Indian workers escape from US army camp in Iraq
Four Indians said on Wednesday they were held against their will by US troops in Iraq to do menial work in an army camp amid insurgent attacks. The US embassy said it was investigating the report.
Four Indians said on Wednesday they were held against their will by US troops in Iraq to do menial work in an army camp amid insurgent attacks.
The US embassy said it was investigating the report. Aliyarkunj Faisal, Abdul Aziz Shahjehan, Haniffa Mansool and Hameed Abdul Hafiz said they signed up in August with a recruiting agency to work for a caterer in Kuwait. When they reached the Kuwait airport, a US soldier ordered them to board a bus that took them to a base near the northern Iraqi city of Mosul, they said.
"There were some 20 Indians in the bus. Once we knew that we were inside Iraq, we protested," Faisal said. "But the Americans told us that they had paid a Kuwait agency $1,000 for each man and therefore it was a must that we work for them."
Shahjehan said the camp, which he could not name, often was the target of missile attacks by Iraqi fighters.
"Every time the camp was attacked, we took shelter in a bunker. The fear of seeing so many bomb explosions still haunts me," he said, adding that the US army also gave them training on how to remain alert and get into bunkers.
Shahjehan said the four — all Muslims — were forced to do menial jobs, including washing clothes.
"When I refused to work and told an officer that I wanted to go back, he beat me up," Shahjehan said.
Faisal said the men were promised $890 a month in Kuwait but instead made $200 from the US army in Iraq.
"It was a pitiful life. We lost all our money," he said. Faisal said 16 Indians got together and escaped April 15 by paying $20 to an Iraqi truck driver, who took them to Baghdad. He said the Indian High Commission there helped them fly to Amman, Jordan, and then back to Mumbai.
"I shudder at the thought that I lived amid missile attacks and gun fighting for months," said Faisal, 26, who, along with the three others, returned on Monday to their village of Velichakala, 150 kilometres south of Cochin. The Indian government has demanded an explanation from Washington.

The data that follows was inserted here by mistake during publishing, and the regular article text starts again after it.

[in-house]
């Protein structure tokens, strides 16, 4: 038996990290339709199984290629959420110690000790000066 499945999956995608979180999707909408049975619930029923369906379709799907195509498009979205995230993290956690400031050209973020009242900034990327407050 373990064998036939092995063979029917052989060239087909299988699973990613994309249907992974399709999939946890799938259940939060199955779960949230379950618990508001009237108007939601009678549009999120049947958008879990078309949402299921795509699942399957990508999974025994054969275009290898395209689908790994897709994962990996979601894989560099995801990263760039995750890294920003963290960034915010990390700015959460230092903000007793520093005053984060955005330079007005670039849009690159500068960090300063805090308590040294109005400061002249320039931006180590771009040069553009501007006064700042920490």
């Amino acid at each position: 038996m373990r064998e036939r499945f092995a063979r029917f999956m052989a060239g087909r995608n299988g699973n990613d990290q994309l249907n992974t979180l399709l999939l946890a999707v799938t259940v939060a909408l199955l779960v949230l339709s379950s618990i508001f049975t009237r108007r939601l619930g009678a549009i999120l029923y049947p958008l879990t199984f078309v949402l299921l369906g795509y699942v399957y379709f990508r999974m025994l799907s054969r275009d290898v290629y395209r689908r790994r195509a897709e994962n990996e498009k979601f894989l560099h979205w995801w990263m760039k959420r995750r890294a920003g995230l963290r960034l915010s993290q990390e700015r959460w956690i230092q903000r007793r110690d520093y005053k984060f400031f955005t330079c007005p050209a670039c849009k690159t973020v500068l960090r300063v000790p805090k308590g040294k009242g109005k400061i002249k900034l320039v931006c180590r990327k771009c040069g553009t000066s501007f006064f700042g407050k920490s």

Asked about the allegations, US State Department spokesman Richard Boucher said in Washington, "Obviously, we take all such reports seriously. We will do our best to find out the facts of the matter."
David Kennedy, spokesman for the US embassy in New Delhi, said that officials were investigating.
"We have seen the reports and are looking into them. We take all reports of abuse seriously and all allegations of mistreatment are investigated," Kennedy said. "We are committed to treating all persons under coalition authority with dignity, respect and humanity."
The allegations by the Indians come on top of international condemnation of the treatment of Iraqi prisoners by the US military.
Faisal said the four men paid $1,750 each to a travel agent, who arranged the Kuwait job through a recruiting agency in Mumbai. The Indians declined to identify the recruiting agency, saying they have been threatened since their return.
Many poor, unemployed Indians gather up their life savings or borrow large sums to try to secure jobs in Gulf countries. Some 3.5 million Indians are employed in the Gulf.
India has been a major supplier of manpower for low-level jobs with the US military forces in Kuwait and Iraq. Travel agencies have recruited military support staff, such as chefs, kitchen workers, accountants and drivers for US military forces. India, which opposed the war in Iraq, banned the recruitment of Indians for jobs in Iraq on April 15 after the security situation there began deteriorating.
The Indian government has ordered an investigation into private agencies that reportedly have illegally sent 1,500 retired Indian soldiers to Iraq.
Before the ban came into force, some Indian companies' requests to employ 360 retired soldiers to protect their offices in Iraq were granted, External Affairs Minister Yashwant Sinha told PTI.
The head of Kerala state's Department of Non-Resident Development Initiative said it is investigating because so many Indians in the Gulf come from Kerala.
"We have reports that many Indian, most of them from Kerala, are staying and working in areas of intense fighting between the US-led troops and Iraqi civilians," Satish Namboodiripad said. "We want their immediate, safe return."